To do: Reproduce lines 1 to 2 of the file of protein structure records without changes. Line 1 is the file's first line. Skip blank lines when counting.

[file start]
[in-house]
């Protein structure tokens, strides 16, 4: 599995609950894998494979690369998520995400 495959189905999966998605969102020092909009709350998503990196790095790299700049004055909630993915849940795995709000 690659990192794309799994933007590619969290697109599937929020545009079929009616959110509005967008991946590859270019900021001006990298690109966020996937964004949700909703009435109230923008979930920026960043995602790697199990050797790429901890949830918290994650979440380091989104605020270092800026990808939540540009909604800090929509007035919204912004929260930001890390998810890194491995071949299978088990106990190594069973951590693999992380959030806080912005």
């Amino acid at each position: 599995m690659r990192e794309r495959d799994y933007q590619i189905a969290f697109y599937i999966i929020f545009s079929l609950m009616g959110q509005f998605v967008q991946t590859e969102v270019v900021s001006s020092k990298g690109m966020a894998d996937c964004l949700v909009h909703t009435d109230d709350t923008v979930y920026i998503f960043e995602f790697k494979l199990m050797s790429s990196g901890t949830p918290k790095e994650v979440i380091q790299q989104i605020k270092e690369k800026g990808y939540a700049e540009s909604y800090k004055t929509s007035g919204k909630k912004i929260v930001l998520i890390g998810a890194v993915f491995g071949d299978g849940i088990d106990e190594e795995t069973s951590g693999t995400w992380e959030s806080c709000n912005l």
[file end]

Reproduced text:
[in-house]
């Protein structure tokens, strides 16, 4: 599995609950894998494979690369998520995400 495959189905999966998605969102020092909009709350998503990196790095790299700049004055909630993915849940795995709000 690659990192794309799994933007590619969290697109599937929020545009079929009616959110509005967008991946590859270019900021001006990298690109966020996937964004949700909703009435109230923008979930920026960043995602790697199990050797790429901890949830918290994650979440380091989104605020270092800026990808939540540009909604800090929509007035919204912004929260930001890390998810890194491995071949299978088990106990190594069973951590693999992380959030806080912005």